*P*be a prime ideal of*D*and suppose*P*was not maximal. Then there would exist*M**D*such that*M**D*and*M*properly containing*P*. Since*D*is a PID, we may write*P*=*pD*and*M*=*mD*for some*m*,*p**D*with*p*0. Then*p*=*mx*for some*x**D*because*M*contains*P*. Since*P*is a prime ideal, we must have*m*or*x**P*. We cannot have*m**P*because*M*properly contains*P*. Therefore we must have*x**P*and then we may write*x*=*py*for some*y**D*. This yields*p*=*mpy*and since*D*is a domain, we see that 1 =*my*. This shows that*mD*=*D*, which contradicts the fact that*M*is a proper ideal of*D*and the first part of the problem is proven.Suppose now that

*f*:*D*- >*K*is a ring epimorphism onto the integral domain*K*with ker*f*0. Then*D*/ker*f**K*, so ker*f*is a prime ideal because*D*/ker*f*is an integral domain. Using the first part of the problem, we see that ker*f*is a maximal ideal of*D*. Therefore*D*/ker*f*is a field and it follows that*K*is a field as required.For the last part a counterexample is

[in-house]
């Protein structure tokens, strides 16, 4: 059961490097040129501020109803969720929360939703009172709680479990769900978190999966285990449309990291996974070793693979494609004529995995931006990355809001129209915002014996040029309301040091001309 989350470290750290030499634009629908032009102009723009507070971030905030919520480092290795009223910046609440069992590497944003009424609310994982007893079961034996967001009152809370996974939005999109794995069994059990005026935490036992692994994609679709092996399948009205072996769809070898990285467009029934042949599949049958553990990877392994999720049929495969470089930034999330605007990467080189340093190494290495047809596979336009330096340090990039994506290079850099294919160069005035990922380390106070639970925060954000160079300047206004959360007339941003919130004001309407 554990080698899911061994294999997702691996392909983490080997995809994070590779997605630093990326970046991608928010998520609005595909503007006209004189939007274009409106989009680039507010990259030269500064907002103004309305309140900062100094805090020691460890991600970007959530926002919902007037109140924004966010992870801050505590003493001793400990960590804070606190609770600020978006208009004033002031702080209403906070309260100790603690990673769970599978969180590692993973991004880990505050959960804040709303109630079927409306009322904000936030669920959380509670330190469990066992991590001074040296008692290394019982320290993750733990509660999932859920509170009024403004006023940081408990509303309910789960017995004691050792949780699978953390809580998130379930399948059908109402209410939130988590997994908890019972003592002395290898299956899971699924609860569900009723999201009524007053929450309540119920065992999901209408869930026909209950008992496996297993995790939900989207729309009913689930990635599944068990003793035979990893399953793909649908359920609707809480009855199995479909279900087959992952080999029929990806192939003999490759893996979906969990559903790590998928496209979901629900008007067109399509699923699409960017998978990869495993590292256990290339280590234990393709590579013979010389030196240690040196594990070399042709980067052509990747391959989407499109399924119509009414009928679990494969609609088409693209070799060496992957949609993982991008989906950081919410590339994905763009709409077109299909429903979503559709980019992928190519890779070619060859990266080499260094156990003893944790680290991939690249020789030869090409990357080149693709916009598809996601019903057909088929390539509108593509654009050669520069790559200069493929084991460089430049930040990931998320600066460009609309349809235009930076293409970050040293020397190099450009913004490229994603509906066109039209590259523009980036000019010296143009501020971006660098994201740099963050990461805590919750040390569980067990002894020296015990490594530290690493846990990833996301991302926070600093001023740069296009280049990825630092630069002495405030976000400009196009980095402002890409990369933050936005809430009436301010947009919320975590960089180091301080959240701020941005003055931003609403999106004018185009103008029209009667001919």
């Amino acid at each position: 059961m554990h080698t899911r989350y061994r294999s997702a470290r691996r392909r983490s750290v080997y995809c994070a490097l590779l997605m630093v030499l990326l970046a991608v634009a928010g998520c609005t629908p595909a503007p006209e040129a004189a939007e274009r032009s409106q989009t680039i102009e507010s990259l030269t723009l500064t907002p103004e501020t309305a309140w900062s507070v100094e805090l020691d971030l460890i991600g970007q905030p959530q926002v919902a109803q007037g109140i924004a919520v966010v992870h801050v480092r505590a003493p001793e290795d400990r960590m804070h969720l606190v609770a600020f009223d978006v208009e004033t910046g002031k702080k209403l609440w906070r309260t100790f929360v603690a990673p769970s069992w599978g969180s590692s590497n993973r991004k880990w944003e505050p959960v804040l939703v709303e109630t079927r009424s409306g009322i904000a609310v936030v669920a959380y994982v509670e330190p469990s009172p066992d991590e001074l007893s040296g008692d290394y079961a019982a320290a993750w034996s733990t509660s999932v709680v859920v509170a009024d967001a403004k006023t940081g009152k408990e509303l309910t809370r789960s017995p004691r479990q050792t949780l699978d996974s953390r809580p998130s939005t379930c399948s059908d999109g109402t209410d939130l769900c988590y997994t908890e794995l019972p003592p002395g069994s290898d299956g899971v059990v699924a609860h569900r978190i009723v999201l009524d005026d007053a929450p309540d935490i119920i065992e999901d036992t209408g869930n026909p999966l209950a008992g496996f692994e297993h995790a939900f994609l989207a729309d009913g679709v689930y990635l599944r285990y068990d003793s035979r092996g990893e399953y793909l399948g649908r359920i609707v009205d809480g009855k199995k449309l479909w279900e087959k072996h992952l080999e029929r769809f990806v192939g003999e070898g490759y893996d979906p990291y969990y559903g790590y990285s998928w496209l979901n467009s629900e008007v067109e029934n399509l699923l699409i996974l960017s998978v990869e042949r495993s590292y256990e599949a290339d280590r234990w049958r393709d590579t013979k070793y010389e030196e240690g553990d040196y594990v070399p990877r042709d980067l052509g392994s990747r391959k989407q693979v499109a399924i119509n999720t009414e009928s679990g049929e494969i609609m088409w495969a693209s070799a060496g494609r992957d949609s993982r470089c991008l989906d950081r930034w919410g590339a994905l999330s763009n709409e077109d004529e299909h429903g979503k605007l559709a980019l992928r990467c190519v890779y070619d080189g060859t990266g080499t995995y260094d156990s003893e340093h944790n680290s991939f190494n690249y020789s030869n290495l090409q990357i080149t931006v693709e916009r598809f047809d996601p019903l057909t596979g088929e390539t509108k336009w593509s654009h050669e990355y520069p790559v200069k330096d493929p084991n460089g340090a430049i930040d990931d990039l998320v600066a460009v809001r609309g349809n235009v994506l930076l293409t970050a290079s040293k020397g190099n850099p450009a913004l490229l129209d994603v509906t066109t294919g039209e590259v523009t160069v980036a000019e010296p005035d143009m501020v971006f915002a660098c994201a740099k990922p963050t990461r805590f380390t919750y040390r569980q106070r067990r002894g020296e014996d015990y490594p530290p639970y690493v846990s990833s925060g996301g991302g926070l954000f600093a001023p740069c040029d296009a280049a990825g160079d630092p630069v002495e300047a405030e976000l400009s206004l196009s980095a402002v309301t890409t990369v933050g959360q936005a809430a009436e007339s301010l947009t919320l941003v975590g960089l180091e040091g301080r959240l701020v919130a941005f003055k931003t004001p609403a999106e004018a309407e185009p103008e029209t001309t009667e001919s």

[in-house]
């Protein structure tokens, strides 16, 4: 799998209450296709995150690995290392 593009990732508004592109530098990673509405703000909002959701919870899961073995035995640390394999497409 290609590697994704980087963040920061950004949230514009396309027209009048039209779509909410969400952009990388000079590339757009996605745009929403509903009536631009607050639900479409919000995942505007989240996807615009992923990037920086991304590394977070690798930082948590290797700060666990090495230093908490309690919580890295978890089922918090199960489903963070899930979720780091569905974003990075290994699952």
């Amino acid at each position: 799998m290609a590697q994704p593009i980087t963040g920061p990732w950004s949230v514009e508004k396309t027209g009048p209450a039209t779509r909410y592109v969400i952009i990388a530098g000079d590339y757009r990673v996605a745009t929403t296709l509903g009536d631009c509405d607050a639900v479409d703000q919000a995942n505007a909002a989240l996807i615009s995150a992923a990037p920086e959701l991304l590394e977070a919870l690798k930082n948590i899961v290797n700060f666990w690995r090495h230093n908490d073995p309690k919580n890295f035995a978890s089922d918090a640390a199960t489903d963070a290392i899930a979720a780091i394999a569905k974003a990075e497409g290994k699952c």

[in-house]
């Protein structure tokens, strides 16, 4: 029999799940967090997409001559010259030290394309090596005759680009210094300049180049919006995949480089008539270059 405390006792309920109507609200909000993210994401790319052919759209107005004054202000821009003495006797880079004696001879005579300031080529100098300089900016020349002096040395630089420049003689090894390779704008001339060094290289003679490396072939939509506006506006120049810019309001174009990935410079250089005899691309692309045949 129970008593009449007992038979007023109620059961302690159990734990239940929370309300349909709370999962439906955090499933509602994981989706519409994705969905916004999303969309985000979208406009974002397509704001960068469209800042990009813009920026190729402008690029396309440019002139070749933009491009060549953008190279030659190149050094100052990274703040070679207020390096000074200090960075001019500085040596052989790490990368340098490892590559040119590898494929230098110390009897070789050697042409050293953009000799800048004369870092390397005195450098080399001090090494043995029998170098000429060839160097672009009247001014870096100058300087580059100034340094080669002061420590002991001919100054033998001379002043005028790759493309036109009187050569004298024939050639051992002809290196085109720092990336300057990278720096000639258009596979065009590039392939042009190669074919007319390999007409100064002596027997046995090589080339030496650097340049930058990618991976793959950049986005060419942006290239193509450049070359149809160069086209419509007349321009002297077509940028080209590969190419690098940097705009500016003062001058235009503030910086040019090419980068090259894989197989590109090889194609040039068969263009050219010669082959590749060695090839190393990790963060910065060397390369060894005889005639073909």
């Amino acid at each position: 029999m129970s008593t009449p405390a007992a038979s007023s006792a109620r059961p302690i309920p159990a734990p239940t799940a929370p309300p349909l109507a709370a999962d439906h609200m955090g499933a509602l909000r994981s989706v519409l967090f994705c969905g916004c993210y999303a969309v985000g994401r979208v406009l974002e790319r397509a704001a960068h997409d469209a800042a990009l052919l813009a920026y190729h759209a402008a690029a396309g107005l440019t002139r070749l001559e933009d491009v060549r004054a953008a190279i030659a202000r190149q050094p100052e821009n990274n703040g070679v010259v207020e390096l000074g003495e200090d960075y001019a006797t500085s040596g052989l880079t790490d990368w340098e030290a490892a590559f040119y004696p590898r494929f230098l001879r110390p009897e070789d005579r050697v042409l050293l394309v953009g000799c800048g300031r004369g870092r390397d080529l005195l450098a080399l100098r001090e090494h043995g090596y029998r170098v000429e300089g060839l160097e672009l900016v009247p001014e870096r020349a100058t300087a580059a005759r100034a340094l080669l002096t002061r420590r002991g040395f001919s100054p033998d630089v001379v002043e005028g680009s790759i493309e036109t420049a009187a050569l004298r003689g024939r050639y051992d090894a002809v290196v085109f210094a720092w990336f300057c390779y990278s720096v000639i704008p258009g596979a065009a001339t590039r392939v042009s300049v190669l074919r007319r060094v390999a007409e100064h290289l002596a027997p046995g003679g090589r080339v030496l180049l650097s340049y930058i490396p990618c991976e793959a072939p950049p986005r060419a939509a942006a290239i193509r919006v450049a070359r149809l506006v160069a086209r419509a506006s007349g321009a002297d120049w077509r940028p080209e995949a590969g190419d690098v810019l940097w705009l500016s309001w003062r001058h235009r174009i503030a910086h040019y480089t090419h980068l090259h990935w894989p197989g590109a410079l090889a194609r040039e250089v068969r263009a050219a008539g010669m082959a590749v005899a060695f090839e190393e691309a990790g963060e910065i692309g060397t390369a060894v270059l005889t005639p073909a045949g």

*R*= /6 . Let*P*be the prime ideal 2/6 ,*Q*the prime ideal 3/6 , and*S*=*R**P*. Note that the ideals of*R*are precisely 0,*R*,*P*and*Q*, and the prime ideals of*R*are precisely*P*and*Q*. Then*S*^{-1}*P*= 0 because*s*= 6 + 3*S*and*sp*= 0 for all*p**P*, and*S*^{-1}*Q*=*R*_{P}because*Q**S*. Since all ideals of*R*_{P}are of the form*S*^{-1}*I*for some*I**R*, we see that 0 and*R*_{P}are the only ideals of*R*_{P}and it follows that*R*_{P}is a field. Similarly*R*_{Q}is a field. Since*R*is not an integral domain, we have now established that*R*is a counterexample. - 6.
- Suppose
is a prime ideal of
*R*and*R*_{}has a nonzero nilpotent element. Then we may assume that*R*_{}has a nonzero element such that = 0. If*S*=*R*, then we may write the nilpotent element as*r*/*s*where*r**R*and*s**S*. Since (*r*/*s*)^{2}= 0, we see that*r*^{2}*t*= 0 for some*t**S*, and*rt*0 because*r*/*s*0. Also (*rt*)^{2}=*r*^{2}*tt*= 0, so*rt*is a nonzero nilpotent element of*R*.Suppose